7. As DrRocket says, it's not just that the photon changes the course of the electron. Any observation whatsoever, by it's very nature, will cause the wave function to "collapse" in one direction and "expand" in the other. Like knowing position causes fuzzier momentum. It's not something you can get around, it's as real and rooted in the way things work as electromagnetism or gravity.

8. Originally Posted by Numsgil
As DrRocket says, it's not just that the photon changes the course of the electron. Any observation whatsoever, by it's very nature, will cause the wave function to "collapse" in one direction and "expand" in the other. Like knowing position causes fuzzier momentum. It's not something you can get around, it's as real and rooted in the way things work as electromagnetism or gravity.

Now how does that all work, magic?

9. Originally Posted by Raymond K
Now how does that all work, magic?
I does sound like magic but remember we build our intuition on how the world works at very slow speeds and on a large length scale . When we start to investigate the world of QM's things just behave differentially. The weirdness of QM was hard to except by many scientists in the early 1900's.

You can argue with the experimentalist but you can't argue with nature.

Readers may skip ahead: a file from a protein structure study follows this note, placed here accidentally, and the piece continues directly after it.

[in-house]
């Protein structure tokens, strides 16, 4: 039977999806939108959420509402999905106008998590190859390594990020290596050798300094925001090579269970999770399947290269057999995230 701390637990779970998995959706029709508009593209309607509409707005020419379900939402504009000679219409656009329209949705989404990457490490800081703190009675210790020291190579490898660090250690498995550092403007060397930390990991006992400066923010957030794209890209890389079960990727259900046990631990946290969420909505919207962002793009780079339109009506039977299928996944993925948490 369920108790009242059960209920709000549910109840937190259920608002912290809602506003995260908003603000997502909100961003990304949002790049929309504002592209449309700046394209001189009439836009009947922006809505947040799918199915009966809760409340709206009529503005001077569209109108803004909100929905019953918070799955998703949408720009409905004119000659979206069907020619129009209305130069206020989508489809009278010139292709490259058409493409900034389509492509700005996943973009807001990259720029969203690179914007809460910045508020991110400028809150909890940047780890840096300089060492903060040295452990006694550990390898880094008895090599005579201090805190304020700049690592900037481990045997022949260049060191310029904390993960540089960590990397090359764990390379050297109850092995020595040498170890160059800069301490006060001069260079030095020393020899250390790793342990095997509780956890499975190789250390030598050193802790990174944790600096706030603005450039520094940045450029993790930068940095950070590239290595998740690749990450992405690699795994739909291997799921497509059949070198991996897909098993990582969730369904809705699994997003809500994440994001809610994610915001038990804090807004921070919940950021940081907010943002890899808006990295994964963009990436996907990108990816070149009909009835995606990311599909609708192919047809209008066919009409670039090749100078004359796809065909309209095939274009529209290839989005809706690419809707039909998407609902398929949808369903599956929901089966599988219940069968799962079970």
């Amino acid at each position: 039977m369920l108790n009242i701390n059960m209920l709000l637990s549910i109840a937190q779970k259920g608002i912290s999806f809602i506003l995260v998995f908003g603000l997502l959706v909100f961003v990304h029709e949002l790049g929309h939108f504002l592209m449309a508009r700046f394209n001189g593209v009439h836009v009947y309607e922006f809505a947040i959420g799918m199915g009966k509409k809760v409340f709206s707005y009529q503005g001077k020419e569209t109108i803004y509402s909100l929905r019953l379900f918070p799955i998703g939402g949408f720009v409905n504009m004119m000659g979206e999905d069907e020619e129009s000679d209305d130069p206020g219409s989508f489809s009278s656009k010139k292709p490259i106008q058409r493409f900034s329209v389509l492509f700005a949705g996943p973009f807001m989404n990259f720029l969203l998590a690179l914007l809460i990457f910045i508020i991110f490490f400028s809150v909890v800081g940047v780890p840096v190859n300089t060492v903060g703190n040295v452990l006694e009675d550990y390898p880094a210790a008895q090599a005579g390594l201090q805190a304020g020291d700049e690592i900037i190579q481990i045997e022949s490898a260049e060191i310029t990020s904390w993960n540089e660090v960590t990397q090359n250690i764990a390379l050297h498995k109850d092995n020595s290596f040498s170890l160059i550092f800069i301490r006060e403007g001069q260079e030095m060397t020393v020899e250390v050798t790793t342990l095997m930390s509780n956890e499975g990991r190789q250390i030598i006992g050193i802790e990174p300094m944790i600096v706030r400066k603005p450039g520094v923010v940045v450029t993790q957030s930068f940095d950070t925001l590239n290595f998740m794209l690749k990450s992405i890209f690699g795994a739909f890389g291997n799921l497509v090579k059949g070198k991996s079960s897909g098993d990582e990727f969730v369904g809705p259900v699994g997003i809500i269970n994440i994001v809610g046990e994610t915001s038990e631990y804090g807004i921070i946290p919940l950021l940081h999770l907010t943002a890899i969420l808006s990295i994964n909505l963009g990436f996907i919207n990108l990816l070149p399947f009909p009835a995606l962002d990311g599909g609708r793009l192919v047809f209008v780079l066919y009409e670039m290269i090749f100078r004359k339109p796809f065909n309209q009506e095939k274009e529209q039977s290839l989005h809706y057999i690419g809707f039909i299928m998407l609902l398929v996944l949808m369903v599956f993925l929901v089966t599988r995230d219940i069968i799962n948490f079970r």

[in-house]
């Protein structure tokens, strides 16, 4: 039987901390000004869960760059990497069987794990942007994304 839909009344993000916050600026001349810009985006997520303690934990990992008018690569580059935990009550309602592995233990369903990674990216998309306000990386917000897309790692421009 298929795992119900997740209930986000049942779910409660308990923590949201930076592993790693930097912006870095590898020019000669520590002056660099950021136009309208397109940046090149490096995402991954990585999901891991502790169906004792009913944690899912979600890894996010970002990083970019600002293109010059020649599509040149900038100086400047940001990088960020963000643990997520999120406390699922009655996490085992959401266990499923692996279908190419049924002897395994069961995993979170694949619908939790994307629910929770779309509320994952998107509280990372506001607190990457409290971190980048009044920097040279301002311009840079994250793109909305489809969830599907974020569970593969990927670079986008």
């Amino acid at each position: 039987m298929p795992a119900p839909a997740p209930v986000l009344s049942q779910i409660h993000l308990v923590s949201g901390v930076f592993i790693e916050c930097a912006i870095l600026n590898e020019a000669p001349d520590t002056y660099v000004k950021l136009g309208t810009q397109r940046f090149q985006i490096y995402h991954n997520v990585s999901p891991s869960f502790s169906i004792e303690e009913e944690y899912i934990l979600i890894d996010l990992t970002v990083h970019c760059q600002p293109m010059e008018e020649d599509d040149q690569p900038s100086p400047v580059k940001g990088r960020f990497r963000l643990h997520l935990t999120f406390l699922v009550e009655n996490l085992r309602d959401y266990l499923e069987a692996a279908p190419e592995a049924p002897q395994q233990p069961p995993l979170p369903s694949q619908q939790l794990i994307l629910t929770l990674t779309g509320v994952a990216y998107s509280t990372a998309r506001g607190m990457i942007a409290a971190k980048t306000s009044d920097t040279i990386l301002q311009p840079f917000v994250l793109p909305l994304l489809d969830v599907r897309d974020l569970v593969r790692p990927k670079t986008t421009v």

If you really what to appreciate QM you must learn the math. (The same is true for relativity.)

10. Originally Posted by Raymond K
Originally Posted by Numsgil
As DrRocket says, it's not just that the photon changes the course of the electron. Any observation whatsoever, by it's very nature, will cause the wave function to "collapse" in one direction and "expand" in the other. Like knowing position causes fuzzier momentum. It's not something you can get around, it's as real and rooted in the way things work as electromagnetism or gravity.

Now how does that all work, magic?
Yes.

Well, how does gravity work? We can talk about bent space time, but there's always a deeper level of how and why. So yes, magic.

11. Well, as Arthur C. Clarke said, "any sufficiently advanced technology is indistinguishable from magic." Another way to say that is anything we don't understand well enough will look like magic.

12. Originally Posted by Numsgil
Originally Posted by Raymond K
Originally Posted by Numsgil
As DrRocket says, it's not just that the photon changes the course of the electron. Any observation whatsoever, by it's very nature, will cause the wave function to "collapse" in one direction and "expand" in the other. Like knowing position causes fuzzier momentum. It's not something you can get around, it's as real and rooted in the way things work as electromagnetism or gravity.

Now how does that all work, magic?
Yes.

Well, how does gravity work? We can talk about bent space time, but there's always a deeper level of how and why. So yes, magic.

My point exactly, where does it all stop? See thats where i think i greater power comes in and logic and mathmatics goes out. But as i remember einstein was finding a theory for "everything" that could also be the answer there is one component of everything and it combines to form the difference between light and a chair.